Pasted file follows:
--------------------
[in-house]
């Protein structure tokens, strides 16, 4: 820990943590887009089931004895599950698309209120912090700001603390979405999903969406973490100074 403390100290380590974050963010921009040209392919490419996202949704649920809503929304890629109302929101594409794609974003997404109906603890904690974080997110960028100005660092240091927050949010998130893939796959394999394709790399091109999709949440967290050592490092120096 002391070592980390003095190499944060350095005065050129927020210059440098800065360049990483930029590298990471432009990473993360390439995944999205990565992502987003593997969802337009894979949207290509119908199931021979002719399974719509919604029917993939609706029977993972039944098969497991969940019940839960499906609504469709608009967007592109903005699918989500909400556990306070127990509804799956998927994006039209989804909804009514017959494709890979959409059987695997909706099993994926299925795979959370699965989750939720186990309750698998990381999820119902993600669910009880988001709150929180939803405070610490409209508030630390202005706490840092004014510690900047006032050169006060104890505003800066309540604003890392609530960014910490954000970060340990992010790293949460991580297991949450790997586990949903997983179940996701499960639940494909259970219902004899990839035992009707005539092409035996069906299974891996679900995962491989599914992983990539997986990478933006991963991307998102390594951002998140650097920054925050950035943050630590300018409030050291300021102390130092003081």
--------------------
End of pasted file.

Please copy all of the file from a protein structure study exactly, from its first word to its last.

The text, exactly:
[in-house]
């Protein structure tokens, strides 16, 4: 820990943590887009089931004895599950698309209120912090700001603390979405999903969406973490100074 403390100290380590974050963010921009040209392919490419996202949704649920809503929304890629109302929101594409794609974003997404109906603890904690974080997110960028100005660092240091927050949010998130893939796959394999394709790399091109999709949440967290050592490092120096 002391070592980390003095190499944060350095005065050129927020210059440098800065360049990483930029590298990471432009990473993360390439995944999205990565992502987003593997969802337009894979949207290509119908199931021979002719399974719509919604029917993939609706029977993972039944098969497991969940019940839960499906609504469709608009967007592109903005699918989500909400556990306070127990509804799956998927994006039209989804909804009514017959494709890979959409059987695997909706099993994926299925795979959370699965989750939720186990309750698998990381999820119902993600669910009880988001709150929180939803405070610490409209508030630390202005706490840092004014510690900047006032050169006060104890505003800066309540604003890392609530960014910490954000970060340990992010790293949460991580297991949450790997586990949903997983179940996701499960639940494909259970219902004899990839035992009707005539092409035996069906299974891996679900995962491989599914992983990539997986990478933006991963991307998102390594951002998140650097920054925050950035943050630590300018409030050291300021102390130092003081």